Once the floor was framed we had to decide whether to use our home built 1″ boards as slats for the floor or to purchase T and G plywood.  We went with store bought because our sawmill, though very cool, does NOT always cut everything the exact same dimensions and we didn’t want to stub our toe every time we walked across the floor. We will, however, be covering the plywood eventually with our own planks as I intend to plain them smooth and dimensional this winter and sand them smooth.  When complete, we will have a gorgeous 1″ plank floor, sanded and varnished.  I can’t wait.

This week we hit a barrier.  We kept snapping saw blades, because they were old and rusty, and had trouble finding a supplier.  By the time we did, we were down two blades and the supplier informed us it would be two weeks before we could have them custom built.  Two weeks in an Alaskan fall means winter will be upon us.  Two weeks can be the differeence between 5o degrees and dry, and 30 degrees and frozen.

And so we had to make an other difficult decision. Though in our hearts we wanted to make all of our own lumber from our own land, we knew we had a time limit.  Dan had to go back to work this Friday and snow hit the hills just beyond our place. So once again, we were forced to buy manufactured lumber for our walls.  It made us sad at first…and then when we realized the weeks of labor it would save, we became excited.  We knew we would be dried in before the freeze up.

Today we frame in the second wall, which will be a short stub wall, and begin the roof line. Since Dan is waiting in the truck…I’d better run!

Oh…and sometimes…we just have fun!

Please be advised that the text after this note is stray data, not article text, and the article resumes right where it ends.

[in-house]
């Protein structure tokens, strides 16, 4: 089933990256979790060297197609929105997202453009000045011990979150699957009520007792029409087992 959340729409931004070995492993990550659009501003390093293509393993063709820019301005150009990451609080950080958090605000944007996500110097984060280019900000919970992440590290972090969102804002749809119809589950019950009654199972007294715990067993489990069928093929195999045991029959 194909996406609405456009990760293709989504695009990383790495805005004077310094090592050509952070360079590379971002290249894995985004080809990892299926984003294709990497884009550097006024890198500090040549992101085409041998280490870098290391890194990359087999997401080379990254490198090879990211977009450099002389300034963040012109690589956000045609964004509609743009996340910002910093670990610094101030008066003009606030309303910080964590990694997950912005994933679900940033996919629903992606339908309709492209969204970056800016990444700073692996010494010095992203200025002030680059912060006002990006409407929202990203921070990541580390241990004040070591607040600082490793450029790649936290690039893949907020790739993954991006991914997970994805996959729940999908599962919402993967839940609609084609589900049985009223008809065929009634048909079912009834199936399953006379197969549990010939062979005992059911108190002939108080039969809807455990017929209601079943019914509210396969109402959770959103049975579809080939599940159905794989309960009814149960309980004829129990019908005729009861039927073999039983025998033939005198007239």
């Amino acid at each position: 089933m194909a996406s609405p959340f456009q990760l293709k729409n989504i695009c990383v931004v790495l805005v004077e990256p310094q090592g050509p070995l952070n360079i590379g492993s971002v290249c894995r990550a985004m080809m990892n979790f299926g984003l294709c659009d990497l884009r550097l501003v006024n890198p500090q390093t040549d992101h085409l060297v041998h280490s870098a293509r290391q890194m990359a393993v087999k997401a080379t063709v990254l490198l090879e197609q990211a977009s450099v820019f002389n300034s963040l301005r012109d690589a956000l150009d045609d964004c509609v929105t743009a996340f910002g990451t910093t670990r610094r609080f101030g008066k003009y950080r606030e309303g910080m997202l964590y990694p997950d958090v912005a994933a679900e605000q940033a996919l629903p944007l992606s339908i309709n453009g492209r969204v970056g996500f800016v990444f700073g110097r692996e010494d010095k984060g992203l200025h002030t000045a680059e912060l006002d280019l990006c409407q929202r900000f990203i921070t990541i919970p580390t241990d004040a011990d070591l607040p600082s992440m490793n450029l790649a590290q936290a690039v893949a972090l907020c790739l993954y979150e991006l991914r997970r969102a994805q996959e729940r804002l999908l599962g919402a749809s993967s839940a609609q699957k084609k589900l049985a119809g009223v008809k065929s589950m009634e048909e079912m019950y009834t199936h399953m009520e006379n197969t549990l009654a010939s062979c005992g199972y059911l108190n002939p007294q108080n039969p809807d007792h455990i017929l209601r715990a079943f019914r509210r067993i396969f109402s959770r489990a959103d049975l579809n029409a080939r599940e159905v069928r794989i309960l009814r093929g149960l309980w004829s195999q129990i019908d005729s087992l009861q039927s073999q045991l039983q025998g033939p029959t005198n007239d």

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7 Responses to "Sawmill Saga"
  1. Goofycathy says:

    You guys are awesome, cant wait to see the finished product!  Keep us informed!

  2. Hey, Kiri, my dad bought himself a sawmill a few years ago, first built a wood shed, then a drying shed, then a machine shed, then got to work making lumber and setting it up in the drying shed to make an addition on the house so he and Mom can live all on one floor instead of upstairs and downstairs…Dad is 83!  Can you imagine?  That’s what homesteaders are made of.  This looks like a wonderful project for your family–congratulations on being a genuine backwoods mom!

    • I read this to Dan and he said your dad is his hero! How awesome…I hope I’m that vibrant when I’m that age. I can barely walk today…so it’s not looking good for me!

  3. Im54_not45 says:

    You go girl. I’m loving it.  Our garage blew down in June, well it kind of tipped over.  The second floor was fine but the first floor collapsed like matchsticks.  Got the bottom rebuilt and today a Big mombo wrecker came and lifted the second floor back up on top.  Posting photos later.